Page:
How to Pre-Plan Your Funeral
There are many different ways to begin the planning ahead conversation. You know your family and how they might best respond to the topic. For some families, it might be a casual conversation over dinner or family gathering. For other families a formal meeting might be better suited.
Regardless of your approach, the conversation is much easier to have when death is not imminent. Bringing up the subject with loved ones earlier in life when they are younger and more likely healthier; makes the topic easier to discuss and keeps the focus on the celebration of life rather than an impending loss.
Here are some tips that may help you start the advanced planning conversation with your loved ones:
- Set a time to have the conversation. Schedule it is an appointment with your loved ones, whether you want to share your plans with them or ask them to make their plans to share with you.
- Tell your parent or loved one that you want to ensure their final arrangements are done according to their wishes and you need their help to make that happen.
- Ease into the conversation. Questions such as “Have you ever thought about where you would like to be buried?” or “What type of funeral would you like to have?” may open the discussion to more details about your loved one’s wishes.
- Take advantage of funeral related opportunities. Attending the funeral of a friend, family member or colleague can give you the opportunity to talk about what you liked or didn’t like about the service.
- Tell your children or loved ones that because you care for them so much, you don’t want to burden them with difficult decisions when you’re gone. Tell them you’ve made your own final arrangements and give them a written record of what they are.
- Make it a family affair: Schedule an appointment with your chosen funeral home or cemetery provider and invite your children along to participate in the selection of services, funeral merchandise and cemetery property.
- Whether you’re sharing plans for your own final arrangements with loved ones, or encouraging loved ones to make and share their plans with you, the conversation about planning ahead is an important one that every family should have.
While no one wants to think about their death or the death of a loved one any sooner than they must, having the conversation in advance alleviates the need for potentially more unpleasant or difficult conversations in the future.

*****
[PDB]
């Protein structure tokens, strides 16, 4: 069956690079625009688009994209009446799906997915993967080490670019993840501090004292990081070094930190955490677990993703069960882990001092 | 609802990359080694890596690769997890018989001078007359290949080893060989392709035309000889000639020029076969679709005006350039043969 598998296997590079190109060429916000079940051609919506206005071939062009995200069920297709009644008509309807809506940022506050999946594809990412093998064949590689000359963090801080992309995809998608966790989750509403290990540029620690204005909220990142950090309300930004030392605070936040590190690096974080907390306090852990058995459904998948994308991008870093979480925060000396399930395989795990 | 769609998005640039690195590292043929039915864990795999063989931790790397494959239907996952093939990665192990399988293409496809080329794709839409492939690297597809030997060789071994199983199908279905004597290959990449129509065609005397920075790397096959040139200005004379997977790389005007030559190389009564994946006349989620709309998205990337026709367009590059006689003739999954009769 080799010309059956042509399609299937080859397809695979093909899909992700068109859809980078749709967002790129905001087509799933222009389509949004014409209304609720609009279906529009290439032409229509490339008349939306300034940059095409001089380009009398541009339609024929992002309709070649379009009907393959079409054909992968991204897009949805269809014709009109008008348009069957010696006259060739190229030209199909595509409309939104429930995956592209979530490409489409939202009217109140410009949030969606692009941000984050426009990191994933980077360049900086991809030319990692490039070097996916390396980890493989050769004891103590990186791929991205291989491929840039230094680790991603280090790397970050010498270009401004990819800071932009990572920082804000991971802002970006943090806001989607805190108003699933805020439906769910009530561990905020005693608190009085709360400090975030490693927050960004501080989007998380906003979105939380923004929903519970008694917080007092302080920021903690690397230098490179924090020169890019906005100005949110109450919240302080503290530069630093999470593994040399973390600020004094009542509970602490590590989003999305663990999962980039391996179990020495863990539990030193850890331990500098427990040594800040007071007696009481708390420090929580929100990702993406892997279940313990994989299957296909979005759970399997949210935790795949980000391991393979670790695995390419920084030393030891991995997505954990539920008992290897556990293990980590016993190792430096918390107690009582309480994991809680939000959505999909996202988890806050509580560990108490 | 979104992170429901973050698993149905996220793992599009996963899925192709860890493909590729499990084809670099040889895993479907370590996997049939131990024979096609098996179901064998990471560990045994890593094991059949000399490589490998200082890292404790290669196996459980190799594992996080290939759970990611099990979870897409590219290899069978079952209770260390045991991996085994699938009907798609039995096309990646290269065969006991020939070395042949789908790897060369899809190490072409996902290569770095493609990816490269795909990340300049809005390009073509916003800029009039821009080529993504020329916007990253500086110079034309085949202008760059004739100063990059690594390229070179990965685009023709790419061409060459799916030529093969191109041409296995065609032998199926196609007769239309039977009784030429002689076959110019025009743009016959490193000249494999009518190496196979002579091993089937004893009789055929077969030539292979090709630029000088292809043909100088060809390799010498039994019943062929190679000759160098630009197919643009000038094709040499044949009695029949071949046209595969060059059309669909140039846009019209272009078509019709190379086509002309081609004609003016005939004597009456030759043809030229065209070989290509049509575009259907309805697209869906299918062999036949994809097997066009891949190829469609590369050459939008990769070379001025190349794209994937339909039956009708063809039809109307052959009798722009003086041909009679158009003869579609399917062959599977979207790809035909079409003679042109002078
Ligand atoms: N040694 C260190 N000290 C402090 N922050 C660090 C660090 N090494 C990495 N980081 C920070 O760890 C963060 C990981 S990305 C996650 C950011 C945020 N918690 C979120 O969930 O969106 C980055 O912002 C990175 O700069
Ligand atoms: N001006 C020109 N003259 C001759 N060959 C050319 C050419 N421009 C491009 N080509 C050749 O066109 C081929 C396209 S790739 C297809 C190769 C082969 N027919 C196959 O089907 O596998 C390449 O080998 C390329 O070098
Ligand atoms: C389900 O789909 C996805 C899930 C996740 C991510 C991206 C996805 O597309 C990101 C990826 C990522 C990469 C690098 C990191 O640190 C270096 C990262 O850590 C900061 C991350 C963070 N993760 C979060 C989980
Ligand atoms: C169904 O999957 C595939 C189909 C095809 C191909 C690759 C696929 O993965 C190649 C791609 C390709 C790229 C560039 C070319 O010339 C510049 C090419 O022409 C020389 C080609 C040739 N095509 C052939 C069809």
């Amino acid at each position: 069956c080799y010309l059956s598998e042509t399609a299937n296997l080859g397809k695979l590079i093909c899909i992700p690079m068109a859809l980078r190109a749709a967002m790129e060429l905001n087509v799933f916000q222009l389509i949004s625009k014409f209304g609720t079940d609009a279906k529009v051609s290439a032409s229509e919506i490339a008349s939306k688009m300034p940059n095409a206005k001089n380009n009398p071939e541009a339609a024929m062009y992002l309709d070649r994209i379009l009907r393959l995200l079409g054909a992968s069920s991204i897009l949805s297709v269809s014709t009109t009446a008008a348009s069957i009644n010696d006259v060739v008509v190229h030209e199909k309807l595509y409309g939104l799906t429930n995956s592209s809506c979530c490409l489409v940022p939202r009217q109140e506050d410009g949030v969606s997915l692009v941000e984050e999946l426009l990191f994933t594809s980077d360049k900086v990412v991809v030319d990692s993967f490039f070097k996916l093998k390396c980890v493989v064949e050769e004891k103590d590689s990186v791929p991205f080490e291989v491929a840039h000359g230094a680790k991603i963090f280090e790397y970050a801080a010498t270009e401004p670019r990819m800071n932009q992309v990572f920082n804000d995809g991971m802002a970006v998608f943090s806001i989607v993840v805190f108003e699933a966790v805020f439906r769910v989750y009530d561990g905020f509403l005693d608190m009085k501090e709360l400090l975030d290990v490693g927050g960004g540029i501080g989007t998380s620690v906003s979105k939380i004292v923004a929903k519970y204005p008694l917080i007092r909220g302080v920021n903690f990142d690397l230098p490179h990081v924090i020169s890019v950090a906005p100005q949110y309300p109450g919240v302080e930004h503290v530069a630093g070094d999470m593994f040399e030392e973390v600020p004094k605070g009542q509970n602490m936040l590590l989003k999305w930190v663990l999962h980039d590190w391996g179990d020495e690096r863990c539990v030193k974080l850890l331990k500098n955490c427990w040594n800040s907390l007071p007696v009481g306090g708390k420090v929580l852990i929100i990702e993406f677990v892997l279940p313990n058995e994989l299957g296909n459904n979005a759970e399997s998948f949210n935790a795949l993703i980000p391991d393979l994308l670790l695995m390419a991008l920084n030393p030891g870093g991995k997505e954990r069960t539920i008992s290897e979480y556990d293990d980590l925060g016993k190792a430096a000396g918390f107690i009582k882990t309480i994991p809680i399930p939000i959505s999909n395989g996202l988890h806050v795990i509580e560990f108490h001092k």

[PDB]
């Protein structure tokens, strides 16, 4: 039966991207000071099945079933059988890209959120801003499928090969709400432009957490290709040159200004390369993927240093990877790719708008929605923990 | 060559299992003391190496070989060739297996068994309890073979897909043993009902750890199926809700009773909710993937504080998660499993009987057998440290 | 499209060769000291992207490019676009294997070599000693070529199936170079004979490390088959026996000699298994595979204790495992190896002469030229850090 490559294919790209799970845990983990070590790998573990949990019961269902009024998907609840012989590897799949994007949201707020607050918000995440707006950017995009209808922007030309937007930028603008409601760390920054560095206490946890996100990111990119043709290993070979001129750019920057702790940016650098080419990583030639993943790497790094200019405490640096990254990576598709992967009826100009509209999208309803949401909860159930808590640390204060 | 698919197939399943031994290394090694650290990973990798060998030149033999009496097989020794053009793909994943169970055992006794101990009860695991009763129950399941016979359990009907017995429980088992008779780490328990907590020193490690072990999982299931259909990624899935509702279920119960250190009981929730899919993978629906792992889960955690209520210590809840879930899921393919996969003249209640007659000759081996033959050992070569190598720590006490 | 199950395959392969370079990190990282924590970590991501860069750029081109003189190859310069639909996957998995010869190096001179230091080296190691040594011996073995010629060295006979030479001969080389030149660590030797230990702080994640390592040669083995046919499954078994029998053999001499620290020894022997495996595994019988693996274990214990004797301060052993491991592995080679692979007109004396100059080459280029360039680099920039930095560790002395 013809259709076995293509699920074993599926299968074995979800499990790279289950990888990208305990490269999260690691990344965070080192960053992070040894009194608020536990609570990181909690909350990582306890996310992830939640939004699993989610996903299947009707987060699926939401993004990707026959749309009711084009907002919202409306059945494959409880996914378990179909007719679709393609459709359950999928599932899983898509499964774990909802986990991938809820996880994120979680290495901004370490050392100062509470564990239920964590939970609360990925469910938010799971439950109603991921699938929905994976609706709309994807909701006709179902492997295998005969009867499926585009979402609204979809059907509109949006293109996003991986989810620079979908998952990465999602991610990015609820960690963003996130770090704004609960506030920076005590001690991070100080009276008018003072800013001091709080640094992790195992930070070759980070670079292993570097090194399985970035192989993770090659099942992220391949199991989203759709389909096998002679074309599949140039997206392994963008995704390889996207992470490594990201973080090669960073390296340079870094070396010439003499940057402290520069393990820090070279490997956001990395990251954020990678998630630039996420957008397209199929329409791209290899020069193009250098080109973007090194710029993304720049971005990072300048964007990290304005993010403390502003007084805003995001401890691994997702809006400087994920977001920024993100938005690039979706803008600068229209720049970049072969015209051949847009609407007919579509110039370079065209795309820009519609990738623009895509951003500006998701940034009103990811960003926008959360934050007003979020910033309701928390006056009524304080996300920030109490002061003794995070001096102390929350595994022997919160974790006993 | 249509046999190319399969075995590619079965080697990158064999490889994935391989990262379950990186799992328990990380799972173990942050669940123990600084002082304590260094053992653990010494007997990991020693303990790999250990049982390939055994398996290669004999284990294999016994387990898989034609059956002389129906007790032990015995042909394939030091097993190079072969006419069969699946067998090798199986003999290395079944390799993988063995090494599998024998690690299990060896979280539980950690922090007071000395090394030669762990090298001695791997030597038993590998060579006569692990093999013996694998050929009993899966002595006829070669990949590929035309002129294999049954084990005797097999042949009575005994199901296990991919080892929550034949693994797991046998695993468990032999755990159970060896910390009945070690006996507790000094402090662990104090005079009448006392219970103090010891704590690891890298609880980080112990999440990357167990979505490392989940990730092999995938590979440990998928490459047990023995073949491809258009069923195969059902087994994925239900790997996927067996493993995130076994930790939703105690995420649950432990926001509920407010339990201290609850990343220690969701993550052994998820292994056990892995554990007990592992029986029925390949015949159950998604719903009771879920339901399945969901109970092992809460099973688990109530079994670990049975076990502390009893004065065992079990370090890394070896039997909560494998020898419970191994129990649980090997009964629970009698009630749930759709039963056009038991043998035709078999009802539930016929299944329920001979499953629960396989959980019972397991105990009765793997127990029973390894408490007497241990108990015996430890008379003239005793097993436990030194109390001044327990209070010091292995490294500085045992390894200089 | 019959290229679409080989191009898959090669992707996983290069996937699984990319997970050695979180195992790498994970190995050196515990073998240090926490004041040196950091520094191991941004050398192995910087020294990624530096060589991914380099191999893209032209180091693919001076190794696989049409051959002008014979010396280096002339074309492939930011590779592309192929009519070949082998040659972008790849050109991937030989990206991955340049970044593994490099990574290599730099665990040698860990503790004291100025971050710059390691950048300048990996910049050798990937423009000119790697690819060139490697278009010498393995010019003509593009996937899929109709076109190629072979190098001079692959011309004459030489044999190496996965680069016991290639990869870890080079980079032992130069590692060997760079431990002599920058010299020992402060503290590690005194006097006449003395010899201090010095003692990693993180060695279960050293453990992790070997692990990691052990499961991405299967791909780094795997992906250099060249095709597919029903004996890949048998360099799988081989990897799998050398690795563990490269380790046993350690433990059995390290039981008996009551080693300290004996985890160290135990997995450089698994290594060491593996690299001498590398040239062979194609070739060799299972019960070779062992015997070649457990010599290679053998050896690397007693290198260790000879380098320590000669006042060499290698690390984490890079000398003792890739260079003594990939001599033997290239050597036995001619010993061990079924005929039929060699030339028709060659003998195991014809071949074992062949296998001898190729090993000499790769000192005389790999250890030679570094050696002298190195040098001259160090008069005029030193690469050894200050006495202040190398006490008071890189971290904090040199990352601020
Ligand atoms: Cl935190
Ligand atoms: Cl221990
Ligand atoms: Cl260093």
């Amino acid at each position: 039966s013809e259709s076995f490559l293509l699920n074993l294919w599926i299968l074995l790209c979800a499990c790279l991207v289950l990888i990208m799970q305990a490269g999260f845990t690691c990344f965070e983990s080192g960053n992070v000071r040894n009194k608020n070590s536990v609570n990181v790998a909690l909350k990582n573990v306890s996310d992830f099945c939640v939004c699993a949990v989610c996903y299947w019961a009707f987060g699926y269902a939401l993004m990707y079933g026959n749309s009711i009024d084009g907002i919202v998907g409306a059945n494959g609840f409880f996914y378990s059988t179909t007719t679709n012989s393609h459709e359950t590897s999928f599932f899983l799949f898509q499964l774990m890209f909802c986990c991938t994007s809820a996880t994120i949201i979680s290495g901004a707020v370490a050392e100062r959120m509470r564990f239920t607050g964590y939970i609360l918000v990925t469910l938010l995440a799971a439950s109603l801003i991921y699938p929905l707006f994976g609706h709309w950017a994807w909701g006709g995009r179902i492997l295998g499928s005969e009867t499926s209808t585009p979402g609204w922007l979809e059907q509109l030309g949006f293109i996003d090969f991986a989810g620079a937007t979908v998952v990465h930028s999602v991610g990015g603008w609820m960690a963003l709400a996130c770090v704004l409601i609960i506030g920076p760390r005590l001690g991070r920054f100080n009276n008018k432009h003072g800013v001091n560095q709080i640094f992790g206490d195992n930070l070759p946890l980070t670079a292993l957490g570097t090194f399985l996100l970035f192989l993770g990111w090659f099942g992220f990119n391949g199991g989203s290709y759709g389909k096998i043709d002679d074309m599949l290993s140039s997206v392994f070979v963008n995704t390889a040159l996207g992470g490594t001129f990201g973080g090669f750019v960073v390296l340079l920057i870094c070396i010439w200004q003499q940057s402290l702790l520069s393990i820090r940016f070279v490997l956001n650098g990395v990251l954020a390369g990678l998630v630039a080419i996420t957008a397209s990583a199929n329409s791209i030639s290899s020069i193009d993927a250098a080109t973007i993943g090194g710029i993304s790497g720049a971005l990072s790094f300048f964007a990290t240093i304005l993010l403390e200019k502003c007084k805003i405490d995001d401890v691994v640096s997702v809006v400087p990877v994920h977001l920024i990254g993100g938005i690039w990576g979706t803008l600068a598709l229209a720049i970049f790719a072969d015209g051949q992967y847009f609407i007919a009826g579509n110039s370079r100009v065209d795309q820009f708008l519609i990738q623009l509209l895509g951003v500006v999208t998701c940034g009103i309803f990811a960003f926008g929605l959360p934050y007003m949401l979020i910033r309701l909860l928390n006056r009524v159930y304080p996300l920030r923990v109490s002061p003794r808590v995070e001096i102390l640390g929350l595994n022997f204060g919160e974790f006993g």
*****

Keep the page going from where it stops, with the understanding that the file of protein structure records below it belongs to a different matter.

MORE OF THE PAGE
Whether you’re planning for yourself or for a loved one, the funeral service is one of the most important elements of a person’s final arrangements. With the opportunity for great personalization, the funeral service can truly reflect the uniqueness of the life it honors.
Regardless of whether you or your loved one have opted for burial or cremation, the funeral or memorial service fills an important role. It can:
- Honor, recognize and celebrate the life of the deceased.
- Allow friends and family to say their goodbyes.
- Provide closure after the loss of a loved one.
- Allow friends to console the family of the loved one.
So what is a funeral? In general terms, a funeral is a gathering of family and friends after the death of a loved one that allows them the opportunity to mourn, support each other and pay tribute to the life of the deceased. It often consists of one or more of the following components:
When considering final arrangements for yourself or a loved one, one of the first decisions you might make is whether you prefer burial or cremation. This decision often influences other important considerations, such as elements of the funeral service and type of cemetery property.
Funeral Service Options
A formal or informal ceremony or ritual prior to burial, a funeral service often provides a sense of closure to family and friends. Although your faith or culture may dictate some element of a funeral service. At a funeral service, the casket or urn is usually present and you may choose to have the casket open or closed.
Visitation or Viewings
Typically held the night before or immediately prior to the funeral service, the visitation—also a viewing—provides a way for friends and acquaintances to pay their respects and offer condolences to your family.
As with the funeral service, you may want to decide if you want an open or closed casket, should one be present?
Memorial or Celebration of Life Service